Public Notice CALIFORNIA MUSSELS (Mytilus californianus) are currently SAFE TO EAT
The October 28th 2016 Wilson Creek mussel sample results had non-detect (clean) for Paralytic Shellfish Poison (PSP) and Amnesic shellfish poisoning (ASP) toxins caused by domoic acid.
Please be aware that although mussels are safe to eat, razor clams are still under quarantine and therefore should not be eaten until further notice.
The Yurok Tribe Environmental Program has been monitoring levels of PSP in shellfish for the past three years. YTEP staff collect samples monthly and are analyzed by the California State Environmental Lab. For more information about our environmental programs see our website www.yuroktribe.org/departments/ytep or find us on Facebook.
The State of California Department of Public Health also monitors the levels of toxins in shellfish, and provides openings for harvest as appropriate. More information about the status of shellfish openings is available here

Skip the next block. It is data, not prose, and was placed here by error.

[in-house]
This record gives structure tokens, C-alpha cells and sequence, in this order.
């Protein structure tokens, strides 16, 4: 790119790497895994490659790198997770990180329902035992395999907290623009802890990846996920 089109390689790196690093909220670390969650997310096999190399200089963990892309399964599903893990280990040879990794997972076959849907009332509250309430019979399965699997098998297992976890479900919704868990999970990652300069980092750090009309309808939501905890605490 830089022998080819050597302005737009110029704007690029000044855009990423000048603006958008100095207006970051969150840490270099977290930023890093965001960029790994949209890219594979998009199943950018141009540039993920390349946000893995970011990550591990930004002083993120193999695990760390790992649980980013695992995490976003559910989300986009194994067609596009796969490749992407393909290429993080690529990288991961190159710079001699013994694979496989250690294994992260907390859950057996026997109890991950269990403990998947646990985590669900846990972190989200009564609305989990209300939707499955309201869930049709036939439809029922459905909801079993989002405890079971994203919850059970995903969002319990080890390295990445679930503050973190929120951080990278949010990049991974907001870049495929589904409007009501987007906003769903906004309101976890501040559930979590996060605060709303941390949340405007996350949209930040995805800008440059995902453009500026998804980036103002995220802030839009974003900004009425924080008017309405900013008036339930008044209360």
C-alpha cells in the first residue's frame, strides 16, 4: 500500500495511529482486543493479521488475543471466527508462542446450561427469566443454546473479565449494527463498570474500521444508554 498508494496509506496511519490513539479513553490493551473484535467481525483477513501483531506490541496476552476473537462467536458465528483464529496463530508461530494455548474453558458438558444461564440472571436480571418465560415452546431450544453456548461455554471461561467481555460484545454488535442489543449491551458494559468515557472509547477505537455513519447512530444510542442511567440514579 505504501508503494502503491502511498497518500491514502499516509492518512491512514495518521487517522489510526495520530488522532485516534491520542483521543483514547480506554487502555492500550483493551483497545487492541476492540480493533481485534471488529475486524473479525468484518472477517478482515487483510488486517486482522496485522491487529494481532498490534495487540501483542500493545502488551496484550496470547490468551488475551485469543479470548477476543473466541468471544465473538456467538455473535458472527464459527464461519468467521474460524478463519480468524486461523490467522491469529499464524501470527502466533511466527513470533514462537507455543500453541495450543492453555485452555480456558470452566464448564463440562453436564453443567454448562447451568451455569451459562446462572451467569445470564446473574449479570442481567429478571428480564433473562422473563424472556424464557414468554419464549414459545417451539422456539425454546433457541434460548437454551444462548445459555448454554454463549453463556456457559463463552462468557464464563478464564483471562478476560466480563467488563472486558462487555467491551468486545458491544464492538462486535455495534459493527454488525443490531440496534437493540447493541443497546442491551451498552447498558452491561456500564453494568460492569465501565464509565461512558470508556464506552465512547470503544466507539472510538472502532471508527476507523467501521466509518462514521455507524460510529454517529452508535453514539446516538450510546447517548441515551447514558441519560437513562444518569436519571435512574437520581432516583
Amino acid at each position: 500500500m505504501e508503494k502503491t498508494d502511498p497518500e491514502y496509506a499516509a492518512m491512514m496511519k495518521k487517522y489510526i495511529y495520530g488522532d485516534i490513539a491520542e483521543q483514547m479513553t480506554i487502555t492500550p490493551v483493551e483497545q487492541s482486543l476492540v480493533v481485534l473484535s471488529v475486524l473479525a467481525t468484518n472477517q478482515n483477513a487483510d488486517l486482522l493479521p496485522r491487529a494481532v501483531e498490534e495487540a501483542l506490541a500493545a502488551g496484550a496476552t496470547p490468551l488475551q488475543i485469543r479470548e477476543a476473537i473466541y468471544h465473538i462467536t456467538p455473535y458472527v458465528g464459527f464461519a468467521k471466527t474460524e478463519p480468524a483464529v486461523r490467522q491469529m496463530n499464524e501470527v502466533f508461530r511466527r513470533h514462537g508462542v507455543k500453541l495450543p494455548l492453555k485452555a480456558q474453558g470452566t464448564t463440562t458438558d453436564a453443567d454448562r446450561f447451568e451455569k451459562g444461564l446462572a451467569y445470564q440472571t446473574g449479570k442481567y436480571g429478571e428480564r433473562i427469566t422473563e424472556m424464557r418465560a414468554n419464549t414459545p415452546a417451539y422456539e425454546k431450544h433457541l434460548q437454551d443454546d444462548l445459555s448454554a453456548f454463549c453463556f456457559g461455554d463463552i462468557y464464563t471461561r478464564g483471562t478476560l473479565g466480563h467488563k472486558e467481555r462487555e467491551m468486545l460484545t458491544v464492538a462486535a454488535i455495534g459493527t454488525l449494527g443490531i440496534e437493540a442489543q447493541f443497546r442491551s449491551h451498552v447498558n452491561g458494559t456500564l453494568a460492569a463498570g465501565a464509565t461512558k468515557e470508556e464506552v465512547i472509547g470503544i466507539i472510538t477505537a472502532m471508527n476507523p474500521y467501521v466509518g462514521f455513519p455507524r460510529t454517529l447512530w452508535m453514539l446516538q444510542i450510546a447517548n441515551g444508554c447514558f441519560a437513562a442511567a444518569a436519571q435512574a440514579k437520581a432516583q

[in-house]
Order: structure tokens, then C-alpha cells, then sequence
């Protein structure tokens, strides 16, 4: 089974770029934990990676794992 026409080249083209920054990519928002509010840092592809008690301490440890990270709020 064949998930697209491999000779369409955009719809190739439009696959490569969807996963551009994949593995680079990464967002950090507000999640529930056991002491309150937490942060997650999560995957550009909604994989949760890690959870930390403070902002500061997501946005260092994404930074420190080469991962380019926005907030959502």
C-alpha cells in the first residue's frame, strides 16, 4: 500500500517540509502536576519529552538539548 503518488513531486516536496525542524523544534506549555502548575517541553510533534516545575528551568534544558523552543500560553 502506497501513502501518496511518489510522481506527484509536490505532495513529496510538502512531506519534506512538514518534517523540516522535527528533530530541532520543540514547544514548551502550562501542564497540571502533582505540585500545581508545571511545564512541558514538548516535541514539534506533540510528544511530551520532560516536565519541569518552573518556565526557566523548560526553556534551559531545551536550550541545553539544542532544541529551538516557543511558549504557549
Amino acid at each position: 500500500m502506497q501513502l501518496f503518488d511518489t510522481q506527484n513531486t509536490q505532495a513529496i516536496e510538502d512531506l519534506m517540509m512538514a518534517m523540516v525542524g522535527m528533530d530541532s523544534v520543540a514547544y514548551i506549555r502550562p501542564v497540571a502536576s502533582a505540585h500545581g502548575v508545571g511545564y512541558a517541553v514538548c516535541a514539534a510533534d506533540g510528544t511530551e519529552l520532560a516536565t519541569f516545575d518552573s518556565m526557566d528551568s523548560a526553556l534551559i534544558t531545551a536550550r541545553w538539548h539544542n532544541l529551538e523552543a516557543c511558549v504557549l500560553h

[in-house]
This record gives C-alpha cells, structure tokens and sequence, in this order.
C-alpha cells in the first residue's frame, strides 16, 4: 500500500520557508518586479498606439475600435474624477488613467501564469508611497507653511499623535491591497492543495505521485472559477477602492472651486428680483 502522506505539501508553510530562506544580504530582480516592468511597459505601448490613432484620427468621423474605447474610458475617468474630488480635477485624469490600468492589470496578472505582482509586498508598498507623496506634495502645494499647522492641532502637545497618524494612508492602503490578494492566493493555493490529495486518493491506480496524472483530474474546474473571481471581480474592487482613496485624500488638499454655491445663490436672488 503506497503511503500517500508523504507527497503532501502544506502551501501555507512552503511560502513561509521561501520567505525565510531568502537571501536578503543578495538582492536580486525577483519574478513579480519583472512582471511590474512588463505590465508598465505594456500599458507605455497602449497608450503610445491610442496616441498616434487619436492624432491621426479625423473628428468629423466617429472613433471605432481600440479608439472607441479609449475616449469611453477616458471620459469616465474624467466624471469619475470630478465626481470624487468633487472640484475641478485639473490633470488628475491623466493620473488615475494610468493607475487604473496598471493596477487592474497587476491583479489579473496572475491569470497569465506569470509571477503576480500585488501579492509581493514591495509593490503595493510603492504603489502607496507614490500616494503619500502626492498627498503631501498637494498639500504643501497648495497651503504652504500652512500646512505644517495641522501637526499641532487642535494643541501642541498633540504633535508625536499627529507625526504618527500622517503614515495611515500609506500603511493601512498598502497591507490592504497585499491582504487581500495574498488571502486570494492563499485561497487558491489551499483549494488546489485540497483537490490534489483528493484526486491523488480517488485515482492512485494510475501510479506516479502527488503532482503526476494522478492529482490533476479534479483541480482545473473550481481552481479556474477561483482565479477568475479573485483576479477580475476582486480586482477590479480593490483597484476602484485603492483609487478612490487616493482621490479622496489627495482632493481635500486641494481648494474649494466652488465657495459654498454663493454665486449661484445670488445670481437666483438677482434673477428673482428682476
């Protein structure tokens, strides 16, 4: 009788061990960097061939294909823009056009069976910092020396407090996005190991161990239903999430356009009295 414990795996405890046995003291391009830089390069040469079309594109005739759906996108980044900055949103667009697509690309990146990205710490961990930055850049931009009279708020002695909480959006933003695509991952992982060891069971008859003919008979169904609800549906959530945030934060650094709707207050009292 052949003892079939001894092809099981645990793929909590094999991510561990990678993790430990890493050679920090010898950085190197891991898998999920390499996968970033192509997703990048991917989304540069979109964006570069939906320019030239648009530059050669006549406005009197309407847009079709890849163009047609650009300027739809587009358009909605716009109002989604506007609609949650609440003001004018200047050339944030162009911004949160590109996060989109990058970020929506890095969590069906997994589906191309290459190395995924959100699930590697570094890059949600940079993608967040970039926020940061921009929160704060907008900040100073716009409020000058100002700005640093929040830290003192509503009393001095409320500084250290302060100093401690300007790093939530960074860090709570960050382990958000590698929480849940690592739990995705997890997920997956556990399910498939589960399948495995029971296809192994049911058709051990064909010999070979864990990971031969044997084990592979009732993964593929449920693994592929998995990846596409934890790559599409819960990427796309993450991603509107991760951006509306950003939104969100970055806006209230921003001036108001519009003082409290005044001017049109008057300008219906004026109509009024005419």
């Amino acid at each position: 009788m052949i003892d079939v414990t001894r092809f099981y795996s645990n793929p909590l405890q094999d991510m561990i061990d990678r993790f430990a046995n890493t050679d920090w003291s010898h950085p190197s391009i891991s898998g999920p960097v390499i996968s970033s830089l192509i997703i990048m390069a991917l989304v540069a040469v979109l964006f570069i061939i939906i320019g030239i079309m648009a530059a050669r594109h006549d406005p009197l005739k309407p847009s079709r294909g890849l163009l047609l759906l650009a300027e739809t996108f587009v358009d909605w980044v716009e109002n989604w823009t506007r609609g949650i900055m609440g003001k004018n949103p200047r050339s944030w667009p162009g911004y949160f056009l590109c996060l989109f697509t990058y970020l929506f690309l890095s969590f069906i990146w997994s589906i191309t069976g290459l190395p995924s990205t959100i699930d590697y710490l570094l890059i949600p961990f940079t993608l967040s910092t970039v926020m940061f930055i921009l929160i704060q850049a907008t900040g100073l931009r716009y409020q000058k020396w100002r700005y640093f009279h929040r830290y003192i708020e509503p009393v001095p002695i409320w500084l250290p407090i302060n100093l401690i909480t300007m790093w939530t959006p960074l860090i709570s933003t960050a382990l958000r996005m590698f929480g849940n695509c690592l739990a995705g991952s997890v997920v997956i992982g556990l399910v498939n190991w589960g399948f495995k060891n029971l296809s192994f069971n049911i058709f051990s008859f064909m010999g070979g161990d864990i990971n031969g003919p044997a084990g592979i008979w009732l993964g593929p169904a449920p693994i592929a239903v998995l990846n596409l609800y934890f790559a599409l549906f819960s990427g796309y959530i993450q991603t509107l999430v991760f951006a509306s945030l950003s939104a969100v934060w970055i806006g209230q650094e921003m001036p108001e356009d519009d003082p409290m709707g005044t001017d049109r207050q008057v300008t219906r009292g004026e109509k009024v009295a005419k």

Domoic acid is a naturally occurring toxin that is related to a “bloom” of a particular single-celled diatom called Pseudo-nitzschia. The conditions that support the growth of Pseudo-nitzschia are impossible to predict. Crustaceans, fish and shellfish are capable of accumulating elevated levels of domoic acid without apparent ill effects on the animals. Elevated levels of domoic acid in crustaceans, fish and shellfish pose a significant risk to the public if these adulterated products are consumed. Domoic acid can be fatal to people if consumed in high doses. Symptoms of domoic acid poisoning can occur within 30 minutes to 24 hours after eating toxic seafood. In mild cases, symptoms may include vomiting, diarrhea, abdominal cramps, headache and dizziness. These symptoms disappear within several days. In severe cases, the victim may experience trouble breathing, confusion, disorientation, cardiovascular instability, seizures, excessive bronchial secretions, permanent loss of short-term memory (a condition known as Amnesic Shellfish Poisoning), coma or death. (Info from CDPH website http://www.cdph.ca.gov/HealthInfo/Pages/fdbDomoicAcidInfo.aspx)